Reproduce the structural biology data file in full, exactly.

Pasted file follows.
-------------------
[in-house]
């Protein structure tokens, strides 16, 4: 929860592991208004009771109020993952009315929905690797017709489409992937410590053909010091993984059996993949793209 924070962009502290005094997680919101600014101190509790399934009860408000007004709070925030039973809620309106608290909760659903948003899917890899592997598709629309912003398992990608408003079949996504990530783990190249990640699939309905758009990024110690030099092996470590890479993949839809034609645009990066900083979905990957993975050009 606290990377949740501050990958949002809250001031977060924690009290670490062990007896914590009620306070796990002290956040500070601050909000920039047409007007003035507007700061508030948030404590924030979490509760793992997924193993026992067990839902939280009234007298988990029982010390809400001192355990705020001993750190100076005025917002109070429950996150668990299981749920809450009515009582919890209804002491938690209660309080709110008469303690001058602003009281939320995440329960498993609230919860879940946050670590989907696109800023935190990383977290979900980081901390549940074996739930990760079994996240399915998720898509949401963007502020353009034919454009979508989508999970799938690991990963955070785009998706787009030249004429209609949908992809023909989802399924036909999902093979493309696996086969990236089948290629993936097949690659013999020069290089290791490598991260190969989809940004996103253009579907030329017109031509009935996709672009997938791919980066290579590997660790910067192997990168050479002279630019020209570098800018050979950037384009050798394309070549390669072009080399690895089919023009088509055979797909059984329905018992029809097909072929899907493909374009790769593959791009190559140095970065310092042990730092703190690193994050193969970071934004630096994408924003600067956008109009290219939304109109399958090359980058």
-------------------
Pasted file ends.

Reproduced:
[in-house]
């Protein structure tokens, strides 16, 4: 929860592991208004009771109020993952009315929905690797017709489409992937410590053909010091993984059996993949793209 924070962009502290005094997680919101600014101190509790399934009860408000007004709070925030039973809620309106608290909760659903948003899917890899592997598709629309912003398992990608408003079949996504990530783990190249990640699939309905758009990024110690030099092996470590890479993949839809034609645009990066900083979905990957993975050009 606290990377949740501050990958949002809250001031977060924690009290670490062990007896914590009620306070796990002290956040500070601050909000920039047409007007003035507007700061508030948030404590924030979490509760793992997924193993026992067990839902939280009234007298988990029982010390809400001192355990705020001993750190100076005025917002109070429950996150668990299981749920809450009515009582919890209804002491938690209660309080709110008469303690001058602003009281939320995440329960498993609230919860879940946050670590989907696109800023935190990383977290979900980081901390549940074996739930990760079994996240399915998720898509949401963007502020353009034919454009979508989508999970799938690991990963955070785009998706787009030249004429209609949908992809023909989802399924036909999902093979493309696996086969990236089948290629993936097949690659013999020069290089290791490598991260190969989809940004996103253009579907030329017109031509009935996709672009997938791919980066290579590997660790910067192997990168050479002279630019020209570098800018050979950037384009050798394309070549390669072009080399690895089919023009088509055979797909059984329905018992029809097909072929899907493909374009790769593959791009190559140095970065310092042990730092703190690193994050193969970071934004630096994408924003600067956008109009290219939304109109399958090359980058």